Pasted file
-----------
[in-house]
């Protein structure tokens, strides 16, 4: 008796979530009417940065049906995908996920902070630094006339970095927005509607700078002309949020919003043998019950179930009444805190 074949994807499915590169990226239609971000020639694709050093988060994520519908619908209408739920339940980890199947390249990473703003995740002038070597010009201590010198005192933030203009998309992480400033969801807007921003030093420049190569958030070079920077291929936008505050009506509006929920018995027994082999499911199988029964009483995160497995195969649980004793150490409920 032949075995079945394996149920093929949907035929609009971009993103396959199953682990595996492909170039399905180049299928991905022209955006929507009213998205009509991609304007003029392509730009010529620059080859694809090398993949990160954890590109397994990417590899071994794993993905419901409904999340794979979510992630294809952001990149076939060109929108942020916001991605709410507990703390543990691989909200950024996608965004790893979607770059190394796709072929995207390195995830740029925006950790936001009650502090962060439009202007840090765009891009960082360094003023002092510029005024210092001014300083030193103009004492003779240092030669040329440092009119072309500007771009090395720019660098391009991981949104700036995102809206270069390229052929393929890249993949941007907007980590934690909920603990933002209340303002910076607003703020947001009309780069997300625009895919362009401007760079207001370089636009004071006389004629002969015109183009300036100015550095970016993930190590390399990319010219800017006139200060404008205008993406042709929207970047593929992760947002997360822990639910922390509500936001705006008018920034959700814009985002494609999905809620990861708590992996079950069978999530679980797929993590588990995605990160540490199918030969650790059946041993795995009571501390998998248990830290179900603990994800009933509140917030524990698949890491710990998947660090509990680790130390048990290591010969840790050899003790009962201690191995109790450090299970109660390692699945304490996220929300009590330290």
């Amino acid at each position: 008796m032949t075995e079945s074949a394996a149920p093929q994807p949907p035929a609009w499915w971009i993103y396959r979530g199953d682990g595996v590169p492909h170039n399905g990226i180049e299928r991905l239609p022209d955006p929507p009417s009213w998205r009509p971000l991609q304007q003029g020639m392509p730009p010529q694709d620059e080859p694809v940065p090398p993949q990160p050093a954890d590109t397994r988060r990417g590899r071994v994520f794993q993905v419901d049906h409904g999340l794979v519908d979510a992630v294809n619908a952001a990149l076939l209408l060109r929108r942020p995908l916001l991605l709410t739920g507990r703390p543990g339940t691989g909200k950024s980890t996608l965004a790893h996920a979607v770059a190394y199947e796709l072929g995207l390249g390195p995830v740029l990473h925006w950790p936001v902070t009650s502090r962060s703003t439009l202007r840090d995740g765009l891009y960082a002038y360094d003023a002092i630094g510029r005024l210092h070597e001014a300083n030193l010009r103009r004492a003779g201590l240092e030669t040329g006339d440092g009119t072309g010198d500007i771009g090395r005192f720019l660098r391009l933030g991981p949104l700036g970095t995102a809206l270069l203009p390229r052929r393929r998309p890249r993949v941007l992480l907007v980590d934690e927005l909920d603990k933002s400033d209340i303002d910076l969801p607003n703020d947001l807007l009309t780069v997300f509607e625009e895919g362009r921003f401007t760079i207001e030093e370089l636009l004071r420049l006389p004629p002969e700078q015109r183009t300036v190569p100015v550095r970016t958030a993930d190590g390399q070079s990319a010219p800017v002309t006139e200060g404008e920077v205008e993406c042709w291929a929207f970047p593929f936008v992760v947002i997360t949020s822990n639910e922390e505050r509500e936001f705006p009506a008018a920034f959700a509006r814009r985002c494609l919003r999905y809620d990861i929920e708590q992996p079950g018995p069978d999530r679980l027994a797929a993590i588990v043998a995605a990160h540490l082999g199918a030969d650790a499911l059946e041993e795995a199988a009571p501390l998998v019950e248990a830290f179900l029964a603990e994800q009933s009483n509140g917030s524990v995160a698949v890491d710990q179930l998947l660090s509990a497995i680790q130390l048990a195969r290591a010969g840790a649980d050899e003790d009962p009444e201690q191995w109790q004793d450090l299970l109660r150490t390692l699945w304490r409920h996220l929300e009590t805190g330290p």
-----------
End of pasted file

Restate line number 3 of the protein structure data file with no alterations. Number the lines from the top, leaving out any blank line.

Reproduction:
């Amino acid at each position: 008796m032949t075995e079945s074949a394996a149920p093929q994807p949907p035929a609009w499915w971009i993103y396959r979530g199953d682990g595996v590169p492909h170039n399905g990226i180049e299928r991905l239609p022209d955006p929507p009417s009213w998205r009509p971000l991609q304007q003029g020639m392509p730009p010529q694709d620059e080859p694809v940065p090398p993949q990160p050093a954890d590109t397994r988060r990417g590899r071994v994520f794993q993905v419901d049906h409904g999340l794979v519908d979510a992630v294809n619908a952001a990149l076939l209408l060109r929108r942020p995908l916001l991605l709410t739920g507990r703390p543990g339940t691989g909200k950024s980890t996608l965004a790893h996920a979607v770059a190394y199947e796709l072929g995207l390249g390195p995830v740029l990473h925006w950790p936001v902070t009650s502090r962060s703003t439009l202007r840090d995740g765009l891009y960082a002038y360094d003023a002092i630094g510029r005024l210092h070597e001014a300083n030193l010009r103009r004492a003779g201590l240092e030669t040329g006339d440092g009119t072309g010198d500007i771009g090395r005192f720019l660098r391009l933030g991981p949104l700036g970095t995102a809206l270069l203009p390229r052929r393929r998309p890249r993949v941007l992480l907007v980590d934690e927005l909920d603990k933002s400033d209340i303002d910076l969801p607003n703020d947001l807007l009309t780069v997300f509607e625009e895919g362009r921003f401007t760079i207001e030093e370089l636009l004071r420049l006389p004629p002969e700078q015109r183009t300036v190569p100015v550095r970016t958030a993930d190590g390399q070079s990319a010219p800017v002309t006139e200060g404008e920077v205008e993406c042709w291929a929207f970047p593929f936008v992760v947002i997360t949020s822990n639910e922390e505050r509500e936001f705006p009506a008018a920034f959700a509006r814009r985002c494609l919003r999905y809620d990861i929920e708590q992996p079950g018995p069978d999530r679980l027994a797929a993590i588990v043998a995605a990160h540490l082999g199918a030969d650790a499911l059946e041993e795995a199988a009571p501390l998998v019950e248990a830290f179900l029964a603990e994800q009933s009483n509140g917030s524990v995160a698949v890491d710990q179930l998947l660090s509990a497995i680790q130390l048990a195969r290591a010969g840790a649980d050899e003790d009962p009444e201690q191995w109790q004793d450090l299970l109660r150490t390692l699945w304490r409920h996220l929300e009590t805190g330290p």